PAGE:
Sunday, September 19, 2010

Finger painting is not just for little kids

I wish I still had the carefree abandon I had as a child. You know the kind: twirling until your feet get caught up and you can't stand because the world is still spinning and you admit you like the feeling. Or, when you fancied yourself a chef, or as good a cook as your mother, and you made concoctions of all the ingredients in the cupboards and fridge because you were creating. I had that feeling for about two hours today, and it was delicious.

My inspiration piece from the fabulous Tina Palmer. Click here to view her other amazing works.

Today, Sunday, was the second class in my month-long artistic experiment. I'm working on perspective and today's lesson was colour, in particular the choosing and the blending of the colours to create a certain mood. Despite other art classes and finished paintings, I was still in the primary colour stage, choosing colours but not mucking around with the hue. If it was a colour it was in its primal form. A red was a red. A green was a green and there was no mixing of the two to create that two-dimensional feel. But not today. Today, I blended, I finessed and I manipulated a static outline of a horizon, river and river banks with hues of teal, white, umber and ocre. I recreated a two-dimensional scene and it looked legit.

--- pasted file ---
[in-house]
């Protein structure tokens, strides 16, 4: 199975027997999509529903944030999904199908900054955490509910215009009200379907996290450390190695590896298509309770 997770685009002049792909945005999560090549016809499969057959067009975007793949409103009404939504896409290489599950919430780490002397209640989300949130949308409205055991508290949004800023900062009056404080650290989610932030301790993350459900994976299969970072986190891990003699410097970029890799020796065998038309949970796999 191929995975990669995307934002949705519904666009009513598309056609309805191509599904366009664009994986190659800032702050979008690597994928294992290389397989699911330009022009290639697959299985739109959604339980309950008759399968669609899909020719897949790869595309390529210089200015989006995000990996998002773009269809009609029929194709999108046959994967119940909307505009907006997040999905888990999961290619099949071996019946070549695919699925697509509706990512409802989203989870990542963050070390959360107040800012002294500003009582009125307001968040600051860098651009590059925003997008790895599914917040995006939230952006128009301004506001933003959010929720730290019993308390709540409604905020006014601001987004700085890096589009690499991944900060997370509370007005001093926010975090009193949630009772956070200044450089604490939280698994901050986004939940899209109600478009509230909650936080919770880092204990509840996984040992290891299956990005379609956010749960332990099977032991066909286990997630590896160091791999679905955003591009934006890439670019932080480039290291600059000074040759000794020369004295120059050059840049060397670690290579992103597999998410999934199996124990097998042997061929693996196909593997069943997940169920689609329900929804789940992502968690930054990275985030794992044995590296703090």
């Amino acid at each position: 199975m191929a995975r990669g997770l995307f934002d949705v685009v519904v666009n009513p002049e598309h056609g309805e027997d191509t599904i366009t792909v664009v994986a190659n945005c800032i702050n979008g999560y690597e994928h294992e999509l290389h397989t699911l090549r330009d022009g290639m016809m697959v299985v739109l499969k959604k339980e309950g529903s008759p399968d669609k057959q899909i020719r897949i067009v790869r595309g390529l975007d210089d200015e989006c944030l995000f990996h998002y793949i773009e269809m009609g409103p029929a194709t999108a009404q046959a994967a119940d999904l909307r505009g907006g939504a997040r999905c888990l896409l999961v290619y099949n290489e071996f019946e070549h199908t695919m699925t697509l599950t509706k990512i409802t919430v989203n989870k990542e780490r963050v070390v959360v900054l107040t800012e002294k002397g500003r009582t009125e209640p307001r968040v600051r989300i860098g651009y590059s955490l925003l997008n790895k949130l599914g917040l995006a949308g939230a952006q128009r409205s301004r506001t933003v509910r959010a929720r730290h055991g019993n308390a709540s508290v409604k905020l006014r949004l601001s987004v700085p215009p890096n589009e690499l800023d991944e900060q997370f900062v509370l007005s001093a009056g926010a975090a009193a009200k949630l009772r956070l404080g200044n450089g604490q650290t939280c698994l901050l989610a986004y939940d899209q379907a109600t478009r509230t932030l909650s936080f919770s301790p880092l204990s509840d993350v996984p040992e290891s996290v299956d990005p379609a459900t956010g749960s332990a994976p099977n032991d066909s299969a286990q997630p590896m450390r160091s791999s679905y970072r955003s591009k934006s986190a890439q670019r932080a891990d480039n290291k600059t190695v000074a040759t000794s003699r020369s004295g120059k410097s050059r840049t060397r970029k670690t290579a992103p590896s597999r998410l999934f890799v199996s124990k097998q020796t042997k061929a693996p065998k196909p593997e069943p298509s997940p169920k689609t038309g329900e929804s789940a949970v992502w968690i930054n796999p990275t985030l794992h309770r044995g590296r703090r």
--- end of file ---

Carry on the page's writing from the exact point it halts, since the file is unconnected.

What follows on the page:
I took my first class two years ago. The outcome is perched high up on a bookshelf. It's visible but you have to look up, way up to see it. Three other attempts have spots on my walls because with each class, I'm improving and it shows on my walls. Two paintings have spots in friends' homes as gifts, and both of them have been hung proving a) that they love me and support me; and b) that my progress isn't in my head. It's hanging on their walls.

Next week, it's more blending, the adding of more ocre and umber (the sky and river are done). It's also more finger painting as I move to other subtle tones for the trees on the horizon before tackling my arch-nemesis in this whole art world: trees. It means more control and less finger play. It can also mean more apprehension and nerves. But, with a paint brush in my hand and my trusty art instructor at my shoulder, I'm sure I'll rise to the challenge.

I just wish the finger painting aspect would stick around for a little longer.


  1. Auntie, I didn't realize how much I missed it over the summer so I'm going to "try" to budget it in for the next few months. :)